In addition to the cabling issue, installing a non-recessed sensor means the entire unit is visible. Non-embedded sensors tend to be larger, making them far more obtrusive than integrated sensor/relay units. In Europe, many designers are creating sensors and switches that are innovative and sympathetic to the aesthetic of heritage buildings, though at a cost. Such sensors can be difficult to obtain reliably from Australian distributors, are prohibitively expensive or take far too long to import.
An ideal solution to the cabling problem would be to install standalone battery-powered sensors. Units such as these are under development but have produced poor results, mainly due to lack of battery capacity and longevity. But the lack of chasing and the ability to attach and remove the unit easily without damaging the wall or ceiling is key.
Control systems can be a touchscreen that may often be wall-mounted but can be kept out of sight in a desk or behind a counter to limit the modern tech on view. The sensors can be painted in a colour that matches or is sympathetic to the surroundings.
Before the Heritage Council or governing body can approve retrofitting plans as heritage compliant, there’s still the question of connectivity. The insulating structure of historic properties, such as thick concrete walls or sandstone blocks, means that wireless signals may struggle to reach their intended destinations, particularly in dense inner-city hubs. Add in the fact that some rural heritage properties have limited connectivity options, and data transfer issues become a crucial part of the ‘smart heritage’ mix. Some sensors have functionality that can incorporate signal boosters but often the preferred locations of sensors must be altered, prior to the plans being approved, to ensure continuous connectivity.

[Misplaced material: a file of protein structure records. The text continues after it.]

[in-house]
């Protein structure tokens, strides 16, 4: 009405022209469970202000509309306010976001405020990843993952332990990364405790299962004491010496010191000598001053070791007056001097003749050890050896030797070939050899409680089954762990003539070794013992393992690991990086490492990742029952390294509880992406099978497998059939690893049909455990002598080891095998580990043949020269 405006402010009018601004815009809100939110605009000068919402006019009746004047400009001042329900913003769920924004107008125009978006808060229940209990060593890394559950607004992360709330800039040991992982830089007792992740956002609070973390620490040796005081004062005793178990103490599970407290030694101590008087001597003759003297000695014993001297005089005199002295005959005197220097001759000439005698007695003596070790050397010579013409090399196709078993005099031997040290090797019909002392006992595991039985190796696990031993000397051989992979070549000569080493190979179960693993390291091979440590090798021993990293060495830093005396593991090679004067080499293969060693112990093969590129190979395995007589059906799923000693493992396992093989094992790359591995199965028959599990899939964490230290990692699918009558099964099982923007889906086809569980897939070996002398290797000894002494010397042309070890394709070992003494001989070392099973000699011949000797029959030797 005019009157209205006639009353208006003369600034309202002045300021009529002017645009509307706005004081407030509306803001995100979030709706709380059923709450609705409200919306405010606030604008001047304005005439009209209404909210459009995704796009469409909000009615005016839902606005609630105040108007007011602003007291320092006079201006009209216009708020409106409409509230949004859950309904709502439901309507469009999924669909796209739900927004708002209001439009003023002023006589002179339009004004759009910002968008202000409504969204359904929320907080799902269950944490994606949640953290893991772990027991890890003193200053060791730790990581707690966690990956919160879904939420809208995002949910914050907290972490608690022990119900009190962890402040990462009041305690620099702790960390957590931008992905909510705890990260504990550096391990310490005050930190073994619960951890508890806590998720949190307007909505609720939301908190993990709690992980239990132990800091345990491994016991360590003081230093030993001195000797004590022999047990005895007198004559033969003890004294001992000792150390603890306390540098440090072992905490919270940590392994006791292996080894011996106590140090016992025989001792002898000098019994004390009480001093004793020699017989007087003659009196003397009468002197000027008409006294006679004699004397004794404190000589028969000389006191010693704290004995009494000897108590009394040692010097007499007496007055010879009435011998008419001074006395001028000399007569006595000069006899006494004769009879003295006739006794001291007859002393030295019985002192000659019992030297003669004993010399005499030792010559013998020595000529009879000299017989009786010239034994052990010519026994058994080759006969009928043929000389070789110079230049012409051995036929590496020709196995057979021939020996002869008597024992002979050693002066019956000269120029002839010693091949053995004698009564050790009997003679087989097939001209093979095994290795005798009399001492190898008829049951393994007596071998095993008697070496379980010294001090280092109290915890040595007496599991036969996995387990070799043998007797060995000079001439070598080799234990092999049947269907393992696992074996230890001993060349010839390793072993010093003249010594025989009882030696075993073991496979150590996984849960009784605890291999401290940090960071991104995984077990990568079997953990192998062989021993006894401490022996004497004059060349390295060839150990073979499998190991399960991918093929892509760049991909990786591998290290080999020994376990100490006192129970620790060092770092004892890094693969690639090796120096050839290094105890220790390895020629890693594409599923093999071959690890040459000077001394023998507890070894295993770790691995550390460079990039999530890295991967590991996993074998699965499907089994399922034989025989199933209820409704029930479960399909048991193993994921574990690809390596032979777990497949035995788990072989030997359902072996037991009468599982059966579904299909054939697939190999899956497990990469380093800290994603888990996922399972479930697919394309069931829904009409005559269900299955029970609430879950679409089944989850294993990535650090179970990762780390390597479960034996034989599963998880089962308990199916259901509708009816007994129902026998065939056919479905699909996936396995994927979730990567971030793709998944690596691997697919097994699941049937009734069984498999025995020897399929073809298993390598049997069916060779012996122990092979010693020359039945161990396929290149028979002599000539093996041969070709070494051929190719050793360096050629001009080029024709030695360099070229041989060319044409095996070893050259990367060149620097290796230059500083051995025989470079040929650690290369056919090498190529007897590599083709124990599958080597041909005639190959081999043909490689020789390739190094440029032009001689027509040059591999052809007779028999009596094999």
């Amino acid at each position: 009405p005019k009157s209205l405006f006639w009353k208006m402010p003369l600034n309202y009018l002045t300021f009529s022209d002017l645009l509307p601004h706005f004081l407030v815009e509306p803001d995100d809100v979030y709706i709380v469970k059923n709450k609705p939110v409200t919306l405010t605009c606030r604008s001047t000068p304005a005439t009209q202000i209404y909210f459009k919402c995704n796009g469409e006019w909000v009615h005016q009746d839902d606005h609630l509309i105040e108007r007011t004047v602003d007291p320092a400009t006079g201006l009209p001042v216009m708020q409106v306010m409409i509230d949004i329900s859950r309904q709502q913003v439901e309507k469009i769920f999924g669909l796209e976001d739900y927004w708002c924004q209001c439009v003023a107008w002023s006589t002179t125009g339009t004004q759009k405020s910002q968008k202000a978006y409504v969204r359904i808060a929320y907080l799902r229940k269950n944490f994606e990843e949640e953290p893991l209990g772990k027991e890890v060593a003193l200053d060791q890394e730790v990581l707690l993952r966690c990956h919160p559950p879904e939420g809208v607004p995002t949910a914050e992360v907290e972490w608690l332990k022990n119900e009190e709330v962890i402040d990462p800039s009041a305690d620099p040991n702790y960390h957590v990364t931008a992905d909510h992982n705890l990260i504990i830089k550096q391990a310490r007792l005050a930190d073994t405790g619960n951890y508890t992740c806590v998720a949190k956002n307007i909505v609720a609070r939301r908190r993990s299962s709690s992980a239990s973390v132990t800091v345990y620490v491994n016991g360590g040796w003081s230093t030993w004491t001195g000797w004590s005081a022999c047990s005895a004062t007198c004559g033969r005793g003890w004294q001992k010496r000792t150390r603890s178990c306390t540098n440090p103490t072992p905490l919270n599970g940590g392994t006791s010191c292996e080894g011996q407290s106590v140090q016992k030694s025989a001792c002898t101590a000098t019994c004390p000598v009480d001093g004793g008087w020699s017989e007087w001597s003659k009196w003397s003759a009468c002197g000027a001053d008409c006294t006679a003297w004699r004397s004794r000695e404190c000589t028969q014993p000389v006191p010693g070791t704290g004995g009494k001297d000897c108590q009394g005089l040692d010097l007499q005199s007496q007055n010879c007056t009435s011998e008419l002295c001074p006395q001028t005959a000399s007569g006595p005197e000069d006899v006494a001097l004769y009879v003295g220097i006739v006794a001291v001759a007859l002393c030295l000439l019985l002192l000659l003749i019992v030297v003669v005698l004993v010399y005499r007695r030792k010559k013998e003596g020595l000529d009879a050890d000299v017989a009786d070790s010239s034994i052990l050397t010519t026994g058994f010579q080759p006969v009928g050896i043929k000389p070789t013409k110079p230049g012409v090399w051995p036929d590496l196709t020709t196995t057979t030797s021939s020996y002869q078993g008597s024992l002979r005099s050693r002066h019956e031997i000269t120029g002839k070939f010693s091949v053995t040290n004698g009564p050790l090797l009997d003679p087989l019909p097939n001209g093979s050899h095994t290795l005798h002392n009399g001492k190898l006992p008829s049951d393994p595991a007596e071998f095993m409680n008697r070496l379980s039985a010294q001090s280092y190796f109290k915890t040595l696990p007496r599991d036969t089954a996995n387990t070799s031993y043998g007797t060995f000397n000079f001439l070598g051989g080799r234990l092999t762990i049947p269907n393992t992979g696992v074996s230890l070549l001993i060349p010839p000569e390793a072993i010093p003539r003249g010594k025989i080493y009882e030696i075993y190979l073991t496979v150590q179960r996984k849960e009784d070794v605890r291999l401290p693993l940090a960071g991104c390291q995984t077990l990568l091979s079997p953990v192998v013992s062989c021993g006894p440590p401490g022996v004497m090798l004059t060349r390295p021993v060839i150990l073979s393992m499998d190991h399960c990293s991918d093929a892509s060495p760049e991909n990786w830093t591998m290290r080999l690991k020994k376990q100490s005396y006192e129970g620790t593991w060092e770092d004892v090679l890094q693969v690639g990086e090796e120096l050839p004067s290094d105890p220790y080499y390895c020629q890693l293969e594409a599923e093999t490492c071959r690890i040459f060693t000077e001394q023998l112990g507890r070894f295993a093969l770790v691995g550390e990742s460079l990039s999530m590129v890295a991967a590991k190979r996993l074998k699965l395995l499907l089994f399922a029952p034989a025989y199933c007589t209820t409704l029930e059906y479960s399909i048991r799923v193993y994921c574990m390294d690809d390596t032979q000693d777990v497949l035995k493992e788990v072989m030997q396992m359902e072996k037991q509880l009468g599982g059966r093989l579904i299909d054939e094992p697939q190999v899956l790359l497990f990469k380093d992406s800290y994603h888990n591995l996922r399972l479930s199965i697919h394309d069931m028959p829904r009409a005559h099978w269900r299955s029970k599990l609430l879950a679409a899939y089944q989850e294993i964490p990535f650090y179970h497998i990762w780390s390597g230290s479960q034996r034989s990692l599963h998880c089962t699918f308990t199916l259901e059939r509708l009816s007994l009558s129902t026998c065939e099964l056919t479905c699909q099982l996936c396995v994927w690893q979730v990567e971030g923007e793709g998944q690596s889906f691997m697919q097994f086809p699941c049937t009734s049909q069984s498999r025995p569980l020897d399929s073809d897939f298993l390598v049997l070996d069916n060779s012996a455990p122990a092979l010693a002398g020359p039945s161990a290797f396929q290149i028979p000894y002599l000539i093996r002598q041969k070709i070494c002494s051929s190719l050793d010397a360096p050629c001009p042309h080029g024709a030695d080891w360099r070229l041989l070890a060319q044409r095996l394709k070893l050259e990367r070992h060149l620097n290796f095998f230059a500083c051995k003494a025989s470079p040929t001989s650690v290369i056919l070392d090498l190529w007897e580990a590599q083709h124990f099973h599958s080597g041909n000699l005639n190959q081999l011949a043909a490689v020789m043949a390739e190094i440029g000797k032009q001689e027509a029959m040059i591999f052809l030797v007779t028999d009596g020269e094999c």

Ultimately, when a heritage property owner or government organisation commissions an architect or smart building consultant to make a building ‘smart’, they can’t always achieve all the solutions they envisage, but the improved energy efficiency and the environmental and cultural benefits still far outweigh the negatives.
Judson, P. & Iyer-Raniga, U. ‘Reinterpreting the value of built heritage for sustainable development: Proceedings of the 2th International Conference on Heritage and Sustainable Development’. Green Lines Institute, Barcelona (2010): 535-545.
At mySmart we’ve been retrofitting heritage buildings with smart technology for more than a decade. Whether you’re looking to improve existing plans, or seeking guidance on futureproofing a heritage listed building, we’re an Australian company at the forefront of creating intelligent environments.